This trend has contributed to a veritable revolution in the field of genetics. The greater access to, and the affordability of DNA sequencing, has spawned the creation of new fields of study. It also affords us the possibility to examine the building blocks of life in ever-closer detail. Investigating genes and their interactions help us understand hereditary diseases and feeds into research for treating them.
Genetic clues to fight disease
For example, genetic analyses of cancer tumours are as different from each other as one patient's genetic profile differs from the next. Cancer treatment that is effective for one patient might not work on the ‘same' type of cancer in another.
The genetic specificity of the individual, as well as the disease, suggests that for many illnesses, the most effective form of treatment is individualised, or tailored to, the patient. This form of ‘personalised medicine' will likely be the future of healthcare, and it relies heavily on genetic knowledge gleaned from DNA sequencing.
Future improvements in human health, as well as other essential applications - such as in criminal forensics - depend on continued genetic research. This research, in turn, requires sequencing technology that can process increasingly larger quantities of genetic material in shorter amounts of time.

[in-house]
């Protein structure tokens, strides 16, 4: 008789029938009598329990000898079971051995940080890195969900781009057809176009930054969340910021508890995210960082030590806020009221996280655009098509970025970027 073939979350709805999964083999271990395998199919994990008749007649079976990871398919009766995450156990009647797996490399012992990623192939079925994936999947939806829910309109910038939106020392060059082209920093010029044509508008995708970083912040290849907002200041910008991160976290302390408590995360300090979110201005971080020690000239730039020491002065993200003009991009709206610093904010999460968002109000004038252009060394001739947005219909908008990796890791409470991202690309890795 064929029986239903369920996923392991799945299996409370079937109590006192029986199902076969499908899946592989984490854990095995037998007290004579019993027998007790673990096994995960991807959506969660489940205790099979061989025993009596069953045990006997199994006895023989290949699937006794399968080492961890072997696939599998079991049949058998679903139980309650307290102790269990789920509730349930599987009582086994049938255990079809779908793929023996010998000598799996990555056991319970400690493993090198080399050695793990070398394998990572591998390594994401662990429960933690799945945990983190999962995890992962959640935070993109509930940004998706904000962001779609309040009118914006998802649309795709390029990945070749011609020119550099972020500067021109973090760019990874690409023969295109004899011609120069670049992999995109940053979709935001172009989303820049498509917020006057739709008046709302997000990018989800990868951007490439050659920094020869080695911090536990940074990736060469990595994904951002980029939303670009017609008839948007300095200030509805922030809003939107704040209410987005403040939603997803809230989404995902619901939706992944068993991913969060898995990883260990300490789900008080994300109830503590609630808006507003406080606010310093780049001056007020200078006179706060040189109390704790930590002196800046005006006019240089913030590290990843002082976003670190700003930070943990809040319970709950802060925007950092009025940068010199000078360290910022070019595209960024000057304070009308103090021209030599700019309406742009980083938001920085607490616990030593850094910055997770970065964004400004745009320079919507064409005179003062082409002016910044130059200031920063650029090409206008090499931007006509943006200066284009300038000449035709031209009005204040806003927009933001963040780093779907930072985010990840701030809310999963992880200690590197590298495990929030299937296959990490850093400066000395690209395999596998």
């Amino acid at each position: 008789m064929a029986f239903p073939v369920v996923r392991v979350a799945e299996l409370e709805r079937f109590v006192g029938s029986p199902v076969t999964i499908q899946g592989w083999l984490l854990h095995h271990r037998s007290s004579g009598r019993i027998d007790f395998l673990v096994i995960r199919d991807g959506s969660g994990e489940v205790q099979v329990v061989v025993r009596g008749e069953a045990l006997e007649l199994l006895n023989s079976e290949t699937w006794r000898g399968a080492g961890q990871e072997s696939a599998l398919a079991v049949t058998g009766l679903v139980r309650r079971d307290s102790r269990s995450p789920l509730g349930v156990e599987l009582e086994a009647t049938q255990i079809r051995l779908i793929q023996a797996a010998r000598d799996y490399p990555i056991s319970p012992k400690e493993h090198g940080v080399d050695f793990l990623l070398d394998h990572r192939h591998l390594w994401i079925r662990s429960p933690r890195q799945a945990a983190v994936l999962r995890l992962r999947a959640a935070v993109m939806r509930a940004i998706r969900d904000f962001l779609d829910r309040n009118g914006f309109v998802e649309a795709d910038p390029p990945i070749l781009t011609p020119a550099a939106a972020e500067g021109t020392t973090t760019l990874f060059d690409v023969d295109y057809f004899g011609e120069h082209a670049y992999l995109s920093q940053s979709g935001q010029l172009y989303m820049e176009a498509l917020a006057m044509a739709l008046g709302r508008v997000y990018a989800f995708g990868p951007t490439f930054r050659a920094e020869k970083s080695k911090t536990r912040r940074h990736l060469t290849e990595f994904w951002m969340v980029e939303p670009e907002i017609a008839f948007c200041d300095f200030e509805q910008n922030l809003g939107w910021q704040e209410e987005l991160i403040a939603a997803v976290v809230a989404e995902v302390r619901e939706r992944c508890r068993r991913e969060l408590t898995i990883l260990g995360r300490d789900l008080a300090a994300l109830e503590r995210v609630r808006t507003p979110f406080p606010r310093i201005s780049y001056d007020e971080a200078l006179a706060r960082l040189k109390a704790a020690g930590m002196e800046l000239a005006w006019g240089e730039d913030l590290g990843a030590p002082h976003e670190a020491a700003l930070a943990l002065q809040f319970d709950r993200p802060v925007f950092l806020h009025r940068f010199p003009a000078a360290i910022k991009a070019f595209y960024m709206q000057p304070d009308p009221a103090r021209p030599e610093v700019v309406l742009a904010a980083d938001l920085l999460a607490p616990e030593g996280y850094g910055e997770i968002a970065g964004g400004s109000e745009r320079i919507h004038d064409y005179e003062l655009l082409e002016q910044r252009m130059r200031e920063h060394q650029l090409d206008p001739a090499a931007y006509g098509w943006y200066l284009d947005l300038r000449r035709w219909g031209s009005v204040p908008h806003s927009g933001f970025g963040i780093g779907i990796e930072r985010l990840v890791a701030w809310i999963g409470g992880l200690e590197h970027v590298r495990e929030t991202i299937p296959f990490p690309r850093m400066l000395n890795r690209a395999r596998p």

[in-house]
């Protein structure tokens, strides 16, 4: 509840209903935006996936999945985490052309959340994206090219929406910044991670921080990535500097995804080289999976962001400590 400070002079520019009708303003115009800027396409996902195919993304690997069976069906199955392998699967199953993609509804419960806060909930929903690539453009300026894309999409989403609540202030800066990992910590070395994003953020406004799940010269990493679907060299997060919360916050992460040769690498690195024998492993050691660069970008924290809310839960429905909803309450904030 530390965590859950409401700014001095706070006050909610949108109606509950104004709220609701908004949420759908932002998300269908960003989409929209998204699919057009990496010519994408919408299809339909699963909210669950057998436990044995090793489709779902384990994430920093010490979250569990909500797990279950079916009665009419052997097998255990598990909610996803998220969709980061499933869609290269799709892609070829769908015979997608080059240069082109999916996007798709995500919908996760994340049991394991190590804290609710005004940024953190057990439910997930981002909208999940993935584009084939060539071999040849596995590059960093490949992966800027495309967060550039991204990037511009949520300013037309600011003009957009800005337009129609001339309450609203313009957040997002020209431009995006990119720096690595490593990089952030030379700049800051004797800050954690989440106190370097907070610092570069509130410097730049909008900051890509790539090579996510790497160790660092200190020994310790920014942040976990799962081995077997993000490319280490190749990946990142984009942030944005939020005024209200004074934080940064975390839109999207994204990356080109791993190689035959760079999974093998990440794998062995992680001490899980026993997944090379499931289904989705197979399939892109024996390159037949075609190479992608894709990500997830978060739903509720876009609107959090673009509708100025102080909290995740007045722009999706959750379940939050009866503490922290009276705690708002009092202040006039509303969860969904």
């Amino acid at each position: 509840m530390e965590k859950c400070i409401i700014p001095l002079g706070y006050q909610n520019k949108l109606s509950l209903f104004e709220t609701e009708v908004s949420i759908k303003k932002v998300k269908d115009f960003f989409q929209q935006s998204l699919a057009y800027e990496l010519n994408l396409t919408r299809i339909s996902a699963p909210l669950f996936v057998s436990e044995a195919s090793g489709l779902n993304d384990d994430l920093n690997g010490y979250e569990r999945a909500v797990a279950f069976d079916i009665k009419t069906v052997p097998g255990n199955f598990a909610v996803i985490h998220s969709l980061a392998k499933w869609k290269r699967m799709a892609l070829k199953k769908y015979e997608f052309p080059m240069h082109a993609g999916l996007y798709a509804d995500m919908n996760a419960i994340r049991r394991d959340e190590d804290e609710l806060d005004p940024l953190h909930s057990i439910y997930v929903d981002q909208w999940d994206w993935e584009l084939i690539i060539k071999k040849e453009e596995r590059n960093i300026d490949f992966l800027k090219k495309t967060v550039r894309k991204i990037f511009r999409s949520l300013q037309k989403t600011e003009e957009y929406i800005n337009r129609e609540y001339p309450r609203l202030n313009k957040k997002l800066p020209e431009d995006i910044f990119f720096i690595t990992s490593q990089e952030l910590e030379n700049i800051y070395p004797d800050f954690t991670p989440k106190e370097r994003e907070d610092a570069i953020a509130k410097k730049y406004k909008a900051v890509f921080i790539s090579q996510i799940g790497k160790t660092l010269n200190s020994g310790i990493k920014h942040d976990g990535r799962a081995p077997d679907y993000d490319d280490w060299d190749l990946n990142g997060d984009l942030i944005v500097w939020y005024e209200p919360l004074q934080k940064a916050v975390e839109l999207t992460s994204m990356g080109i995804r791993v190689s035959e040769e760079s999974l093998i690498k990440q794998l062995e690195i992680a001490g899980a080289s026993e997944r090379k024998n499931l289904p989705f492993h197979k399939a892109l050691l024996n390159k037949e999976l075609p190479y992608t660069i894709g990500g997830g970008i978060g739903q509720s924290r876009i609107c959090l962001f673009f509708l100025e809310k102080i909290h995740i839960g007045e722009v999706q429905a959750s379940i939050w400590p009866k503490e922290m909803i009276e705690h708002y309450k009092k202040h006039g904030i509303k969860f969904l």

The method of Pyrosequencing, developed by Pål Nyrén and his team, makes such vital genetic research possible and will not only contribute toward our growing theoretical body of knowledge on genetics but could likely help in combating life-threatening diseases such as cancer.
How it works
The method developed by Nyrén involves taking a single strand of DNA and synthesising its complementary strand, one base pair at a time, with a DNA-synthesising enzyme and a substrate containing a chemiluminescent enzyme - an enzyme that is emitting light as the result of a chemical reaction.
Solutions of the four nucleotide bases adenine, guanine, cytosine and thymine - are added sequentially. A successful pairing of a base pair produces a light signal through the release of a chemiluminescent enzyme that can be detected by a camera and mapped by software. The process is repeated for each of the four different nucleotide solutions, and the mapped bases combined to determine the entire DNA sequence.
A short history of DNA sequencing
The double-helix structure of DNA was discovered in 1953 by James Watson and Francis Crick. 50 years later, the first human genome to be sequenced was completed at tremendous cost over a period of thirteen years. In the short time since that milestone was reached in 2003, the speed and cost of sequencing a whole genome has changed tremendously. Today, a genome can be sequenced in weeks and at a cost of $8000 - a far cry from the approximately $95 million the first genome cost. Overall, the speed of sequencing a whole genome has more than doubled every two years.